What’s the minimum that you would accept to give up tenure? Steve Levitt’s asking price is only $15,000, on the rationale that “the value of tenure is inversely related to how good you are. If you are way over the bar, you face almost no risk if tenure is abolished. So the really good people would require very small salary increases to compensate for no tenure, whereas the really bad, unproductive economists would need a much bigger subsidy to remain in a department with tenure gone.”
Although I could probably be induced to give up my tenure in exchange for a higher salary, my reservation wage is significantly higher than $15,000. In part, of course, that’s because I’m no Steve Levitt. As noted by Greg Mankiw in this Chronicle of Higher Education article on the topic (subscription or day pass required for access), most faculty would place a higher economic value on job security than Levitt, a respected and prolific scholar, author, and teacher, and former John Bates Clark medal winner. But there are other reasons as well. Faculty politics are often fairly irrational. As such, it’s “the petty things,” rather than being fired for lack of productivity or holding unpopular views, that untenured faculty might reasonably fear most. As Daniel Solove argues, “[p]rofessors may be terminated because others don’t like what they say at faculty meetings or how they vote on hiring and tenure decisions. They may be terminated for petty interschool or interdepartmental politics.”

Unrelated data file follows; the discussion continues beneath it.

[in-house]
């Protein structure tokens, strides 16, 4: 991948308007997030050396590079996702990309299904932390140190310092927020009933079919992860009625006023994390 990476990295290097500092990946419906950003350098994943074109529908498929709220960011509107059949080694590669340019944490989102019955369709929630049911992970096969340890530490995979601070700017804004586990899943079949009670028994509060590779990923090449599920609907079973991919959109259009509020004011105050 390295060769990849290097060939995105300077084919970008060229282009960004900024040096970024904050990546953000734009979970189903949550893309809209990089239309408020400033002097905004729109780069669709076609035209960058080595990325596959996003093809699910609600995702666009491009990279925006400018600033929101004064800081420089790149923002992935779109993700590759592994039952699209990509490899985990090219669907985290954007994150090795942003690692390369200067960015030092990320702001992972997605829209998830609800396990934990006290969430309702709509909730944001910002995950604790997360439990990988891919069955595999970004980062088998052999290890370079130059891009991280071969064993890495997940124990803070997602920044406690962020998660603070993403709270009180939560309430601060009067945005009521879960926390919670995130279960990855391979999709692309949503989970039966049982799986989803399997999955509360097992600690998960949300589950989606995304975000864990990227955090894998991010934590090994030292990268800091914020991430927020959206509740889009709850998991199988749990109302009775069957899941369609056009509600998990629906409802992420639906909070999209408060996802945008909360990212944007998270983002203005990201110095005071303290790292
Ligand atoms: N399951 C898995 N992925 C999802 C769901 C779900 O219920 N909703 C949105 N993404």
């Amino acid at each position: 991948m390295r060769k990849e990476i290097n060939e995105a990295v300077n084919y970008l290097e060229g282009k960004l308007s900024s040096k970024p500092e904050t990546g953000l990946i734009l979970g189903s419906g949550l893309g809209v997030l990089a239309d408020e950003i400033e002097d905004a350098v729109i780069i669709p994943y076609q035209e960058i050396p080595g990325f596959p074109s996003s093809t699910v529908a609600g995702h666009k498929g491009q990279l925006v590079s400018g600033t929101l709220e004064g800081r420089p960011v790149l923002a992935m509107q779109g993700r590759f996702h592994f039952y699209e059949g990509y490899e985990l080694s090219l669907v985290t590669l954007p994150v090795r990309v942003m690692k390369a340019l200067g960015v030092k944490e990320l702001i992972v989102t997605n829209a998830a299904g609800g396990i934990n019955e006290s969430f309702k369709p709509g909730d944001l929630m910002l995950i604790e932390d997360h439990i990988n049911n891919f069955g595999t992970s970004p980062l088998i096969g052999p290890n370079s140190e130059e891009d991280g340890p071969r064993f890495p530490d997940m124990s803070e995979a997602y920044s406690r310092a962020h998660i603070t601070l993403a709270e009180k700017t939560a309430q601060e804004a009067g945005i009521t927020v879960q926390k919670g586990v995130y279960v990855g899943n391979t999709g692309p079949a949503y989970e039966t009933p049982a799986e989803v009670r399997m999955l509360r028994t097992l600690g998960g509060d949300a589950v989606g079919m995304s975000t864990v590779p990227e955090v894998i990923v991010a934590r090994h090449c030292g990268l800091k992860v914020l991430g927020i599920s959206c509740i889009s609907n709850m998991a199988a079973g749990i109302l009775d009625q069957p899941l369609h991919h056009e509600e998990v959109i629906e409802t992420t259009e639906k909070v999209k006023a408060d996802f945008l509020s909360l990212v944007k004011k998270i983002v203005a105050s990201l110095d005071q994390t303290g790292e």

In theory, tenure is thought to perform a variety of positive functions, including incentivizing faculty to hire the best new faculty. The extent to which tenure delivers on these promises in practice is much debated. In the upcoming days, I’ll post on a different aspect of this debate – is tenure really the culprit that prevents law schools from shedding their “deadwood?” As I’ll elaborate in that post, Incentives and Institutions: Why Stop with the Banks?, I believe that it is not.